Sunday, April 21, 2013

Earth Day: The Great Kapok Tree

So one fun part of my job is that I sometimes get to pull out kids to do fun stuff instead of test practice. This is what happened last week and the week before. I worked with a group of third graders and a group of fourth graders who had been successful in their test-taking, and we didn't want to waste their time with more of it before the test. So we learned about Earth Day!

I mentioned previously, in my Five for Friday post, that I had started working with this group of kids, and I shared a couple charts we made. That's what we did first, before we read The Great Kapok Tree. We also read this freebie article about Earth Day from Rachel Parlett. You can grab it free at TPT and we charted out some basic points about Earth Day.

Using the structure I posted in my Five for Friday, post, the students wrote brief paragraphs about Earth Day and published them on some cute writing paper.

The next day, we read The Great Kapok Tree. 

My purpose for reading this book was to, of course, introduce students to reasons for conserving our rainforests, but also, to have them take the fictional story and rewrite it as a drama. I wanted them to think about what would be the role of the narrator, which character voices they would need, and what would be included in stage directions.

We started off together, charting the introduction to the drama. After a conversation about how we should differentiate between the narrator and stage directions (the kids decided that they wanted the narrator to tell the actions, and the stage directions to describe. This was with some guidance, of course!), this is what we came up with:

Then, I divided the students up and gave each one a chunk of text that introduced a different animal. I had a small group of students, and there were many animals, so only two students had to buddy up. They wrote their chunk of the story as a drama and published it, using their animal's fur or markings to illustrate the border.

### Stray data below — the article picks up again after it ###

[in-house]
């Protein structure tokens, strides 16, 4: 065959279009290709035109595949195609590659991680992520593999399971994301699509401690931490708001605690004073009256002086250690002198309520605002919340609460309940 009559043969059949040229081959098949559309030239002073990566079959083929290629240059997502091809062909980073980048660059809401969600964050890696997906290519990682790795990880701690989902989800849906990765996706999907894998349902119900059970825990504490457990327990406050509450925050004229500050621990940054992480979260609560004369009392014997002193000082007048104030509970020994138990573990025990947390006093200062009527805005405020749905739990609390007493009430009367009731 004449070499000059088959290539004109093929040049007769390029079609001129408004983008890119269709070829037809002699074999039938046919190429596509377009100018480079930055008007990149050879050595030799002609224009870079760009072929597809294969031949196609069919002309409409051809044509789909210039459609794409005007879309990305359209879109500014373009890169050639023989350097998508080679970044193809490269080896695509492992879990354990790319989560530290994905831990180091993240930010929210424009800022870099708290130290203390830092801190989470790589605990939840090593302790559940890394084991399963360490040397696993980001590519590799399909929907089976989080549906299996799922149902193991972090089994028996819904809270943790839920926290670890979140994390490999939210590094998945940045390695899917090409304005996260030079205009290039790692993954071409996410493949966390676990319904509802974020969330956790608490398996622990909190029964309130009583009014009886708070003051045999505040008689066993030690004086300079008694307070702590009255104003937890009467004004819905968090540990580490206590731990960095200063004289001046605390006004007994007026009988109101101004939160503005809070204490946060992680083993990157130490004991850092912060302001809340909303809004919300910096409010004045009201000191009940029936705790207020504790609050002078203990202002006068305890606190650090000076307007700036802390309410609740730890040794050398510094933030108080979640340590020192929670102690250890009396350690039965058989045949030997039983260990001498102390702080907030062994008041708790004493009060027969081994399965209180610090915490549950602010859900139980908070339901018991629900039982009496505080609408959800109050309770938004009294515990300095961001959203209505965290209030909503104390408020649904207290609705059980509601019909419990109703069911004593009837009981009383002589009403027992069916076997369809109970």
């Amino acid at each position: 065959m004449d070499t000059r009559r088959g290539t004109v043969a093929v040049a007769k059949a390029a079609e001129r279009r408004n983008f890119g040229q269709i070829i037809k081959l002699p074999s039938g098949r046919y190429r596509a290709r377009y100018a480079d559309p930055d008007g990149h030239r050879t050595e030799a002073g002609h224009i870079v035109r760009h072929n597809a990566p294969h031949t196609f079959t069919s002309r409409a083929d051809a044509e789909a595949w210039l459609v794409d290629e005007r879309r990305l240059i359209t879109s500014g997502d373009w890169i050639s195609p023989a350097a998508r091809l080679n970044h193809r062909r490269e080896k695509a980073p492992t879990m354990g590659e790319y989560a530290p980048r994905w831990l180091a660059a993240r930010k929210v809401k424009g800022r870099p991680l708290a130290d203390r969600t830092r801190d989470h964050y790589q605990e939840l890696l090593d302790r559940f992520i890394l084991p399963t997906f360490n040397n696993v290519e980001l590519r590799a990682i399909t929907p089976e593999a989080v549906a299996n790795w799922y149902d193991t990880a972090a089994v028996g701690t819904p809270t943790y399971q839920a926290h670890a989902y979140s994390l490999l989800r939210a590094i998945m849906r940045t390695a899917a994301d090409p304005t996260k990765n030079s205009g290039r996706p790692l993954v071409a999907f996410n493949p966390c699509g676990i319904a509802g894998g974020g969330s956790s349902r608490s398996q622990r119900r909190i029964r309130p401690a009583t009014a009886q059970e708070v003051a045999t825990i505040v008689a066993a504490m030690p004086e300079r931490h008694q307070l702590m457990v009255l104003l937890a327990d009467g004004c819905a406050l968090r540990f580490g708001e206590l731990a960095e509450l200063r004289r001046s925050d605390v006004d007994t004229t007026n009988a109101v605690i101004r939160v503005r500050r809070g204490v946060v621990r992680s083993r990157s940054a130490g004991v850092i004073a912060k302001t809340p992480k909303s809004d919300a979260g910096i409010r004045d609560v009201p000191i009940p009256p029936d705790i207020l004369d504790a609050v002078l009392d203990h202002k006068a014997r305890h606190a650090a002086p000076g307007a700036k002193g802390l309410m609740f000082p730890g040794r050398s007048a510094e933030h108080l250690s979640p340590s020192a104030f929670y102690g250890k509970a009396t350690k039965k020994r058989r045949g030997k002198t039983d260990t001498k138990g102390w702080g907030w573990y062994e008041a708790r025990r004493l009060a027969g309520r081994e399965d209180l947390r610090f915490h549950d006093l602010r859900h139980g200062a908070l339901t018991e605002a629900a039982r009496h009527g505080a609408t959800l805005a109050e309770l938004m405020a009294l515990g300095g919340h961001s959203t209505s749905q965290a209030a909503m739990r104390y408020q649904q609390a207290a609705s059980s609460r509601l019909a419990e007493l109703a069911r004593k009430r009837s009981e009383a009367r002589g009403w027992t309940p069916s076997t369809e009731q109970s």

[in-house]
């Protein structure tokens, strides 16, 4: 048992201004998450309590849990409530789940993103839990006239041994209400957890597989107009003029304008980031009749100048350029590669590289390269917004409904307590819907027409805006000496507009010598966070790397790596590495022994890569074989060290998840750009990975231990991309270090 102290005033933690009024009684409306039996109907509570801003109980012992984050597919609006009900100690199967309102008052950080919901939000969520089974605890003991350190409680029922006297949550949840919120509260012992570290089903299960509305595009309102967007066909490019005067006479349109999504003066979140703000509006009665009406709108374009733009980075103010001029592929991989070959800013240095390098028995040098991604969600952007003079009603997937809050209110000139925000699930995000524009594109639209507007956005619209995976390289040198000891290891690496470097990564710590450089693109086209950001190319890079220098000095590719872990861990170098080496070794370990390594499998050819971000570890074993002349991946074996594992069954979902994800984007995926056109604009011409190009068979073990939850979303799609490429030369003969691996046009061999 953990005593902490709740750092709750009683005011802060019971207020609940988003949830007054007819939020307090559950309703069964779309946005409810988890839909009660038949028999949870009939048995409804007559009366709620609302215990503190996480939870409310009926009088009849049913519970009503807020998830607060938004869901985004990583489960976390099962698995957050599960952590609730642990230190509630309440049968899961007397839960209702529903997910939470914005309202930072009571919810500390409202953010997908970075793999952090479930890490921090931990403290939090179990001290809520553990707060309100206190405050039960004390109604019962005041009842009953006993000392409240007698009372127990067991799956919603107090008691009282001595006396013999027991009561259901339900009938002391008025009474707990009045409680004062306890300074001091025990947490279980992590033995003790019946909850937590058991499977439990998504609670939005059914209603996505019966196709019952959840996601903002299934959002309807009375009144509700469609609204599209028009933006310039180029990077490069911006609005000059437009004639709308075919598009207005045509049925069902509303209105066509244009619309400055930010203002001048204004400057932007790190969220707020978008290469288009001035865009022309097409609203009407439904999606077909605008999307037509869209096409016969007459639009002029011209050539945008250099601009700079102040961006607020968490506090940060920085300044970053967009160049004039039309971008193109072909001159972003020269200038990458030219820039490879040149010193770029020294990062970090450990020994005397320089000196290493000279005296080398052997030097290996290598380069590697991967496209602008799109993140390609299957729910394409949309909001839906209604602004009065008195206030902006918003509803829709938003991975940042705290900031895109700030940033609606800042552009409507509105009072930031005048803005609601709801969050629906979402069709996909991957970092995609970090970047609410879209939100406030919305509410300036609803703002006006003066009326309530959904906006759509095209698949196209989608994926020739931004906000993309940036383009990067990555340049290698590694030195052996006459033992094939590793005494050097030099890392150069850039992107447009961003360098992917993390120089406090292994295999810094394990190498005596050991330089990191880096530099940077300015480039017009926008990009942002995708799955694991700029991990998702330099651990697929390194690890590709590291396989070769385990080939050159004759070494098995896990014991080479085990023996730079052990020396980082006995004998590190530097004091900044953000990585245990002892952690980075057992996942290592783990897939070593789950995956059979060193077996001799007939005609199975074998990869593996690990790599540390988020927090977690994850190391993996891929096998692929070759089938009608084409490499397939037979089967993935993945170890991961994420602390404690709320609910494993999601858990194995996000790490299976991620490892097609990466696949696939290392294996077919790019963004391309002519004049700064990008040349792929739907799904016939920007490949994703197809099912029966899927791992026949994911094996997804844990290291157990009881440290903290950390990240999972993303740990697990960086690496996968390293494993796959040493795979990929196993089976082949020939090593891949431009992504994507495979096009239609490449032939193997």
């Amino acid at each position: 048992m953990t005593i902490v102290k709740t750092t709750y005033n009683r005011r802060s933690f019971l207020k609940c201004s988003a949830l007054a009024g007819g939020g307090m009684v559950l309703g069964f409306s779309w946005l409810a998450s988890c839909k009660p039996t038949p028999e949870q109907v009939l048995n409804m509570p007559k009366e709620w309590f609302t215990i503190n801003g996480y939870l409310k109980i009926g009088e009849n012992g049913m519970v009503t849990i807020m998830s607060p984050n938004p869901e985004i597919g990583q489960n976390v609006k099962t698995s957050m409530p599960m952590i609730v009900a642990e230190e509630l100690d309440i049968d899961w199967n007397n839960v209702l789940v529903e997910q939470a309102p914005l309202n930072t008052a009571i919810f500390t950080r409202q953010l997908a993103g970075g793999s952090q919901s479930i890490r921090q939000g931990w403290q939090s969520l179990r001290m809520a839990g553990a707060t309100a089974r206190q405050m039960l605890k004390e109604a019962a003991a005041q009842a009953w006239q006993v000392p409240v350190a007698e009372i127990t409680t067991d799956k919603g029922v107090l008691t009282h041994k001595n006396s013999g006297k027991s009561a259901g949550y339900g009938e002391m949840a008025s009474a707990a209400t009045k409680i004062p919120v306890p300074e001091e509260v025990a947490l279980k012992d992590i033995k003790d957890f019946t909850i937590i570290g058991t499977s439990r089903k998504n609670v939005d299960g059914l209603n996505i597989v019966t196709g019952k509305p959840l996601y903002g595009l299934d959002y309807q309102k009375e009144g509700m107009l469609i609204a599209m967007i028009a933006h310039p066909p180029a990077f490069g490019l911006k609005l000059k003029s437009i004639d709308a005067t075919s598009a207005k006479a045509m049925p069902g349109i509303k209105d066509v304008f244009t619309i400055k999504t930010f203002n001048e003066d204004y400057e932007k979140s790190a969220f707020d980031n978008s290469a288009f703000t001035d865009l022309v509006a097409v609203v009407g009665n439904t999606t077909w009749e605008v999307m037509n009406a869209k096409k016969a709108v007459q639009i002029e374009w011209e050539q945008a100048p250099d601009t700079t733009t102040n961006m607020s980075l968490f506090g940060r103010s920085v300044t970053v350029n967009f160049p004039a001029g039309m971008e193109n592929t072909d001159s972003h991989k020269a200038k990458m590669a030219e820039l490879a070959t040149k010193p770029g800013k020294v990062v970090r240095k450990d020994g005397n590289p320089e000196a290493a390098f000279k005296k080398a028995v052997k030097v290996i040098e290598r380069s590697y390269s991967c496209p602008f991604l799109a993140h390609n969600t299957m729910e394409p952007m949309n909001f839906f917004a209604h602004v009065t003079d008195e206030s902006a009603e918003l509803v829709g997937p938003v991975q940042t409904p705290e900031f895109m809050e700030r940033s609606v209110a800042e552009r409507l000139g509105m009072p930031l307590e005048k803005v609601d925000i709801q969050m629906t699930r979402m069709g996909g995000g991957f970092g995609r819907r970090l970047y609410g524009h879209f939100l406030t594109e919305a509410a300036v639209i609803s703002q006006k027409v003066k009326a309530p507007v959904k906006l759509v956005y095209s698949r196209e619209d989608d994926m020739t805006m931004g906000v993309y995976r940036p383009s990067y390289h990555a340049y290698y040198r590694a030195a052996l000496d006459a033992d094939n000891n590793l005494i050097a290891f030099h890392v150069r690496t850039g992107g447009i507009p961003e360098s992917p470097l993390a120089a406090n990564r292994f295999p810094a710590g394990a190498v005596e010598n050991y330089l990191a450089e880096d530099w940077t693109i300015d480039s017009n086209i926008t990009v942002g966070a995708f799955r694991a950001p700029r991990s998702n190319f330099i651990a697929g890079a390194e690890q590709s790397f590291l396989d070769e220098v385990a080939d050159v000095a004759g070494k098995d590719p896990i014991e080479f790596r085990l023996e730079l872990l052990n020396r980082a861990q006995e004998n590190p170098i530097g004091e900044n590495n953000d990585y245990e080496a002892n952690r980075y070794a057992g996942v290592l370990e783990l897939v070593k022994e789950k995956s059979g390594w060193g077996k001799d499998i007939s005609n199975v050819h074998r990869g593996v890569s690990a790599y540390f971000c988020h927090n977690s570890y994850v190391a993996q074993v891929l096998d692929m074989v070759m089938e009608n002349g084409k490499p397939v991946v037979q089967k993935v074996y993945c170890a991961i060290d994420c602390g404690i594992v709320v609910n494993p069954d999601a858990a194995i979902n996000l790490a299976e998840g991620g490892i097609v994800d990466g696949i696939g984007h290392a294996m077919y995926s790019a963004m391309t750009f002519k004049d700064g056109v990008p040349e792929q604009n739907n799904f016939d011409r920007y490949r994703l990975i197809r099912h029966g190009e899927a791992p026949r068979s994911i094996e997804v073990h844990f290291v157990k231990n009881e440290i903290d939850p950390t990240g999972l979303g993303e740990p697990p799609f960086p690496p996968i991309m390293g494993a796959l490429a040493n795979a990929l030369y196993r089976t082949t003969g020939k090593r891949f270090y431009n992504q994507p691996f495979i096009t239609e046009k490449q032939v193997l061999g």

After that, each student got a paper plate and enough construction paper to fill their every heart's desire.

 And this is what they made:


Yanamamo Boy


Jaguar (looks pretty tiger-y to me)


Porcupine - just noticed she made mistakes in her drama. Poop. Gotta go back and have her redo that one!


Toucan (kind of)

Bee.... with a ghostly reflection of myself in the background. 
How funny that, in all the pictures, the only one I came out in is the Bee!

There's also a frog, but he's not done yet.

Stay tuned for my upcoming hallway display debut: It took me two weeks, but it is almost done!
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  1. I LOVE how you adapted this book to a drama! AWESOME IDEA! I'm your newest follower. :)
    Creating Lifelong Learners

  2. You have done an amazing job with this text! I love that you had the students turn this into a drama. I found a Readers Theater script online, but your way is so much better! Thanks for sharing!

    Mrs. Laffin's Laughings

  3. What an awesome idea!! I love this book but always feel that it goes over my kids heads! This is a great way to help them understand the meaning. :)

    Second Grade Math Maniac

  4. What a great lesson! Thank you for sharing. This is a great way to use this text. :)

    Sugar and Spice

  5. Hey Chrissy, I gave you a shout out on my blog today. We used your M&M fraction activity. What a hit that was! Check it out!
    Second In Line

  6. So fun! I bet the students love it and won't forget it. I’m having a giveaway please stop by


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